To fund my interminable holidays I normally work at least two jobs. My secondary position, working as a professor’s assistant, is convenient and my pay is predictable. Despite its convenience, I do all work online and can thus work as effectively in Dorchester as I can in Sydney or even California where the job is actually based. However convenient it is it is still tedious. Terribly, terribly tedious. My responsibilities comprise the tasks that the professor would rather not do such as marking papers, research papers and online course discussions. The professor is not especially fond of internet-based learning and is frequently overwhelmed by some of the technical aspects of online courses. After years of using that particular company’s software I’ve grown proficient in it and assume many responsibilities. Recently, I’ve also started to assist her in marking homework for her online German courses. It isn’t always very time-consuming. Really, I’m only very busy for a few weeks each year.
This position allows me to get a sense of what passes as academia and education in the second decade of the 21st century. Mostly, it inspires as much confidence as Irish town planning. Over the years I’ve held this position, I start my seventh in January, and I have read thousands of papers. In that time I have also kept an informal journal of the most utterly absurd things students have written. Hardly a term goes by in which students fail to provide me with more entries and this term has been no exception.
The two comments that were most horrendous were “There are 225,000,000 people in California who speak Hawai’ian” and “the Portuguese are the descendants of 19th-century French-Canadian farmers who migrated to Europe in search of a better life”. Such comments are steeped in a profound hilarity; yet, I cannot laugh. Were these comments intended to be taken in jest, as parody, they’d be absolutely brilliant. Alas, they are not. A well-balanced sense of grievance, a chip on each shoulder, similarly marks many student assignments. “The white man did this”, “the Europeans did that” – strident assertions with no effort made at recognising context or complexity in human societies. Earlier this term, for example, one student wrote that “White Americans” are the descendants of English settlers. Well, a few, perhaps – there are far more Americans of Hunnish and Hibernian extraction, for example, than English. Really, less than 10pc are of English extraction. Another student wrote that no “white” people were ever pressured to stop speaking their “native” language. Never mind those Huns, Norwegians, Swedes, Gaelic-speaking Irish, Poles, Russians, Italians, etc who were expected to integrate fully into American society, especially after the end of the Second World War – clearly this, and they, are of no consequence. Never let facts get in the way of a good screed, innit?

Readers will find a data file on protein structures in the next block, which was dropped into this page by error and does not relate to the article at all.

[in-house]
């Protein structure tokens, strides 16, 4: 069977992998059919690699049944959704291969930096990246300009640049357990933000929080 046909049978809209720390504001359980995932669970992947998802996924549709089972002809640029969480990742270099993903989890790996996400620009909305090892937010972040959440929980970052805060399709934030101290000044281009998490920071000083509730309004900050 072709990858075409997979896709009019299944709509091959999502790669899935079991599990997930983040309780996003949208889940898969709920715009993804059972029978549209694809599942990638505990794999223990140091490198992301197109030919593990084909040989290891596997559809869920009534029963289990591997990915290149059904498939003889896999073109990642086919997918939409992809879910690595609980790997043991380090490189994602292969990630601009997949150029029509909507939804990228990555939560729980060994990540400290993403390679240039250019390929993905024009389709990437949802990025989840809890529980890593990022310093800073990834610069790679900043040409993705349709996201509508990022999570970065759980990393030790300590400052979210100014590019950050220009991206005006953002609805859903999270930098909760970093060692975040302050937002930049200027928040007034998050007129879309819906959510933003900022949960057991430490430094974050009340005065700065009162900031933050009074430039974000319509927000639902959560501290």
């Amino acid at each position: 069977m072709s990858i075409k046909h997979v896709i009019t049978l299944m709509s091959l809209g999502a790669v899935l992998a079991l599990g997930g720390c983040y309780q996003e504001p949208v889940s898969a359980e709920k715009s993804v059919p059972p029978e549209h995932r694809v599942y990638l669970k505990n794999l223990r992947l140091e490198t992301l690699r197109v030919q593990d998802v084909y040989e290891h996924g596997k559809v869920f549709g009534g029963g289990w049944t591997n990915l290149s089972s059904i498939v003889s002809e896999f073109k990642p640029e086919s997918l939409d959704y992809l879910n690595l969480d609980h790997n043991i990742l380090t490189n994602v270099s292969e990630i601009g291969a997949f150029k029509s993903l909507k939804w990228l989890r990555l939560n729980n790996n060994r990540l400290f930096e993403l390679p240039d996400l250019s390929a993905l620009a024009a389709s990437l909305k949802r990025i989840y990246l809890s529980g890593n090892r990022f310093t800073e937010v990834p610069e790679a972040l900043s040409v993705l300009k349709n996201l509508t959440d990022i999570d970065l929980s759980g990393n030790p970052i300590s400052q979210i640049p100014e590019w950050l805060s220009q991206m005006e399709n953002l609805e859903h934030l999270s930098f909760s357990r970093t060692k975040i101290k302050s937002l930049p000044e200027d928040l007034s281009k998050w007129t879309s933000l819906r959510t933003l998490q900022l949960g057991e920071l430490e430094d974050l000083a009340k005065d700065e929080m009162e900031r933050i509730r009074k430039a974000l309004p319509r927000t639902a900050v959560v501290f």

Over the years the quality of work has continued to decline. There is rarely serious thought put into work submitted. Most do not even know how to think critically. Assignments that are intended to encourage students to analyse topics and put things into context become the semi-literate rants of the self-elected victims and the self-righteous self-loathing. Many students no longer have even the most rudimentary grasp of English grammar, sentence structure, mechanics or spelling conventions. Americans have struggled with this for some time. Even the best writers have a bizarre fear of the letter “u”, a strange fondness for “z” and a tendency to forget the second “l” in many words. Their grammar is also generally off, but it is at least somewhat intelligible if serious effort is put into it.
With each passing term I dislike my job more. More and more students are lost causes, wastes of time. They are proud of their ignorance and hone it at every chance. Cretinism is now seen as a virtue, the lowest common denominator is celebrated as the paradigm of achievement and there is nothing nobler than being an ignoramus. This brave, new mentality manifested itself last term in the form of a student who wrote several extended diatribes to me and the professor. She wrote a brief history of the Portuguese language which, to her credit, she at least acknowledged as being Portuguese in origin. Much to her demerit, she failed to actually discuss the evolution of the Lusitanian tongue dedicating much of her work to extraneous details such as Portuguese cuisine and traditional dancing. They’re both interesting, of course, but not relevant to the topic. She also failed to acknowledge the existence of Brazil and Lusophone Africa. She argued that she should receive a high mark because she spent several days writing her assignment. She failed to realise that any work that barely acknowledges its topic and ignores entirely the fact that some 93pc of it takes place elsewhere did not merit even the marginal mark that the professor insisted on giving her out of a natural sense of Swabian charity rather than any insistence on rigour.